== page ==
Skip to main content


Fig. 2 | Genome Biology

Fig. 2

From: Lifestyle modifications: coordinating the tRNA epitranscriptome with codon bias to adapt translation during stress responses

Fig. 2

tRNA reprogramming and codon-biased translation of stress-response proteins. a Model illustrating the effects on Mycobacterium bovis BCG of hypoxia encountered during infection. Hypoxia induces expression of 48 proteins in the Dos regulon that causes the cell to become dormant. b The tRNA epitranscriptome consists of over 120 post-transcriptionally inserted modified ribonucleosides. During hypoxia, the relative quantities of 40 tRNA modifications (rows in heat map) change as a function of time during the response to the stress (days 0–21; columns in heat map) and again during O2 resuscitation (days 22–24). In early hypoxia (day 9), the wobble position of tRNAThrUGU, which reads the codon ACG, switches from 5-methoxyuridine (mo5U) to 5-oxyacetic acid uridine (cmo5U; structure shown). c RNase/LC-MS maps cmo5U to the wobble of tRNAThrUGU. d Families of response genes are organized by biased use of synonymous codons. The heat map shows over-use (purple) and under-use (yellow) of 62 codons (columns) across all genes (rows) in BCG. The gene for DosR, the master regulator of the 48-gene Dos regulon, over-uses the ACG codon and under-uses ACC, the most common Thr codon. e Codon analysis of proteomics data shows that > 80% of proteins upregulated in early hypoxia use ACG to code for Thr, whereas downregulated proteins are enriched in the so-called ‘optimal’ codon for Thr, ACC. Evidence that the auxiliary information in the genetic code is utilized for regulatory purposes is supported by examining codons associated with highly upregulated and downregulated proteins across all time-points of hypoxia in BCG. Pairs of synonymous codons are differentially enriched in upregulated and downregulated proteins, with the codon enrichments defining functional gene families. Alk phos alkaline phosphatase, PLS partial least squares, Thr threonine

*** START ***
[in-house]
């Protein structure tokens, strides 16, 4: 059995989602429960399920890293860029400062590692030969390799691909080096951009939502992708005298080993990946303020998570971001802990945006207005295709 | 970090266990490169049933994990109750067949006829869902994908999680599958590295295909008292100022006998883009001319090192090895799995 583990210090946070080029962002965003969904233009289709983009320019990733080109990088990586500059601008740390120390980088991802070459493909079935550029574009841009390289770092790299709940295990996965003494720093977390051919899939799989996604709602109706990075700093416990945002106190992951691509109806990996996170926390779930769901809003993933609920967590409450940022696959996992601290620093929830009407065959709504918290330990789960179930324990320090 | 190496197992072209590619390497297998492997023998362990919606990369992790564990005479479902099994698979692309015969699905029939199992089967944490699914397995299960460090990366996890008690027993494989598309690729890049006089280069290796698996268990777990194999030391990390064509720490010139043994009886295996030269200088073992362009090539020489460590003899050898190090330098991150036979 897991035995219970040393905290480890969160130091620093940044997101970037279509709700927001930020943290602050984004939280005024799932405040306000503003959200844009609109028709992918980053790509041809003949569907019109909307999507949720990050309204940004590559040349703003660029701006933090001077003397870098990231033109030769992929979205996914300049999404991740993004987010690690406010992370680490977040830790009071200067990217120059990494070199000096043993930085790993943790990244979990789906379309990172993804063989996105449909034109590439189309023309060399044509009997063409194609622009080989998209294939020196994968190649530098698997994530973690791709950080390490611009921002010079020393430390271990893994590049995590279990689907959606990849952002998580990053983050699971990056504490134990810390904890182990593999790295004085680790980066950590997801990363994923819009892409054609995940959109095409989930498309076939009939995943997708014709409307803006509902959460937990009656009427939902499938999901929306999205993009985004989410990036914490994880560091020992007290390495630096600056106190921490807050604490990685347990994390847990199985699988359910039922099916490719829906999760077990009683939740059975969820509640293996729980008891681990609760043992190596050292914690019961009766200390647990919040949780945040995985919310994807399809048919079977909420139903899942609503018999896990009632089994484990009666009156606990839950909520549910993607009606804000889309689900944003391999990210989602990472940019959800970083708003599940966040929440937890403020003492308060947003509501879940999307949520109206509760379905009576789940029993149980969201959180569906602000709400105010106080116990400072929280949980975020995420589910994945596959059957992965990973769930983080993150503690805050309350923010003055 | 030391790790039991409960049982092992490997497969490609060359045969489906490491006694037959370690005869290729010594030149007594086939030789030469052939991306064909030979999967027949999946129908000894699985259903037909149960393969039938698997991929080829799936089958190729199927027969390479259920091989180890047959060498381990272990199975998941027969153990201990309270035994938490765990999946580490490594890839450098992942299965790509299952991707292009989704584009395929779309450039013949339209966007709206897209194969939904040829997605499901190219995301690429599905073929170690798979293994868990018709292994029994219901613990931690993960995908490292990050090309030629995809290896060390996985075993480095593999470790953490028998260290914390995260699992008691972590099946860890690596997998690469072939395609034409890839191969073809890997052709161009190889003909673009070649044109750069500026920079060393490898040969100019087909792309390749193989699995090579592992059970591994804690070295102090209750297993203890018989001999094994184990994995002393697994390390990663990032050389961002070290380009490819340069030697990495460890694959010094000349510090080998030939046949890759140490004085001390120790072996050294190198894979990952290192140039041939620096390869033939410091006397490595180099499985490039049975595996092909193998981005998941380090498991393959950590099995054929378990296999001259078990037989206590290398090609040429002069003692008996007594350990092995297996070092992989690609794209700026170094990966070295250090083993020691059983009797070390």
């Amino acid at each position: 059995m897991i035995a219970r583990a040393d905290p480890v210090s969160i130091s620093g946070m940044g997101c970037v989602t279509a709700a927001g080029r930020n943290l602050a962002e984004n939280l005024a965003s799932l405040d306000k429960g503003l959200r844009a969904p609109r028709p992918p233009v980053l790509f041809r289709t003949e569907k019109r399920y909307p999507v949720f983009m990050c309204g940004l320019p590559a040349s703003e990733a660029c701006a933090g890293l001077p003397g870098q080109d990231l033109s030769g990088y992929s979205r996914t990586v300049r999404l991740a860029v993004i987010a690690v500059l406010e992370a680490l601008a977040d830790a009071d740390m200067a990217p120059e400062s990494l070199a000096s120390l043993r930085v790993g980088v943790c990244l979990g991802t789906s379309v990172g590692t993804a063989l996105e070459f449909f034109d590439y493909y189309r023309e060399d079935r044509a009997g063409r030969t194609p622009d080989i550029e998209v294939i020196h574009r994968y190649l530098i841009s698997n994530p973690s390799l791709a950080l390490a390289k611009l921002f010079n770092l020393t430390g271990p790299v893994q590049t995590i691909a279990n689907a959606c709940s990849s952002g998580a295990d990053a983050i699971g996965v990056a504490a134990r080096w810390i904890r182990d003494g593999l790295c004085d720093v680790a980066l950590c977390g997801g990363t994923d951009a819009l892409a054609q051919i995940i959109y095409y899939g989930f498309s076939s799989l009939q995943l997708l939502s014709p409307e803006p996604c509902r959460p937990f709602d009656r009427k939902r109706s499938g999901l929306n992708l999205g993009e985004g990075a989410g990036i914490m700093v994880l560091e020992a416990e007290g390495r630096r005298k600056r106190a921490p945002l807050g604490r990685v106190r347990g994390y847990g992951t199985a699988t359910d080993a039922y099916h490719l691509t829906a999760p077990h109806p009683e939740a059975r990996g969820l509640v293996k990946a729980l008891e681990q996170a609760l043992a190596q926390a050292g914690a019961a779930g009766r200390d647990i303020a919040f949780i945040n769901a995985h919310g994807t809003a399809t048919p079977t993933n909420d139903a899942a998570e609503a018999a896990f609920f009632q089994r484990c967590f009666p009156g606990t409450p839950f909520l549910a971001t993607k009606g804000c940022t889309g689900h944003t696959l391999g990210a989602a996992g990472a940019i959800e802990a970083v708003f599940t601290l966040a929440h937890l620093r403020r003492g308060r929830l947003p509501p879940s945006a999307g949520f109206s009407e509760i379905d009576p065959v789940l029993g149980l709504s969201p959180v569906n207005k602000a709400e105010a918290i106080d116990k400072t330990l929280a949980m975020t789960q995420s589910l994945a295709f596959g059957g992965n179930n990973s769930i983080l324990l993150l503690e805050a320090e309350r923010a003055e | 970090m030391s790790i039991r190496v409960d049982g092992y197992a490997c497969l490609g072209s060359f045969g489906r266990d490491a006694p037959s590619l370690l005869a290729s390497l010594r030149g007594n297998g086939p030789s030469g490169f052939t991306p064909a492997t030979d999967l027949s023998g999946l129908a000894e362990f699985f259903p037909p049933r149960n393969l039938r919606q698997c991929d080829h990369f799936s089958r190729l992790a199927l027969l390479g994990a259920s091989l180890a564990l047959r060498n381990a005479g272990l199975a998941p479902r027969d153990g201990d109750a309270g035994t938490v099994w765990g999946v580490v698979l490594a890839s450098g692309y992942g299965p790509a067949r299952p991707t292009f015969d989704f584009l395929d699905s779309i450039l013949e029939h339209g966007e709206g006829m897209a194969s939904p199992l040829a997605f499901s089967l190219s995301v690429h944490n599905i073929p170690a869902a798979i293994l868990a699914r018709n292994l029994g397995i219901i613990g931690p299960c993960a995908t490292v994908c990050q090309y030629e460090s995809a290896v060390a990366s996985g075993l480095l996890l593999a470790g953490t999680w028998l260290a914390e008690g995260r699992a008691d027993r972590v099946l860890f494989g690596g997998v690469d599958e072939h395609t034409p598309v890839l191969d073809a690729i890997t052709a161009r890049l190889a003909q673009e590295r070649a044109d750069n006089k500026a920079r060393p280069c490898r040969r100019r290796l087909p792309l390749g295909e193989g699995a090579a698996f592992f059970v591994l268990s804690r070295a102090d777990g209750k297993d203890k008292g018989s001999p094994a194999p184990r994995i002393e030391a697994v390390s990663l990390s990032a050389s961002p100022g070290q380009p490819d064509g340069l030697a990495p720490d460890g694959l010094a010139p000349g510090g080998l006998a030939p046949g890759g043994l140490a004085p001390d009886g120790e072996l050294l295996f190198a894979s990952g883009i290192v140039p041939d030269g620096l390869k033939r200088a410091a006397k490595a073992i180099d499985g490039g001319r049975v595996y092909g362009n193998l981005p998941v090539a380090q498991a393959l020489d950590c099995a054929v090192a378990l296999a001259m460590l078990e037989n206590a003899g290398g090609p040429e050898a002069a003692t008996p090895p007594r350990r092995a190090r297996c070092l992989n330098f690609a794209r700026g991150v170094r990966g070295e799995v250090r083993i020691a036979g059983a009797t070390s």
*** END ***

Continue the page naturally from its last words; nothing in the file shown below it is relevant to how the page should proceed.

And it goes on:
Back to article page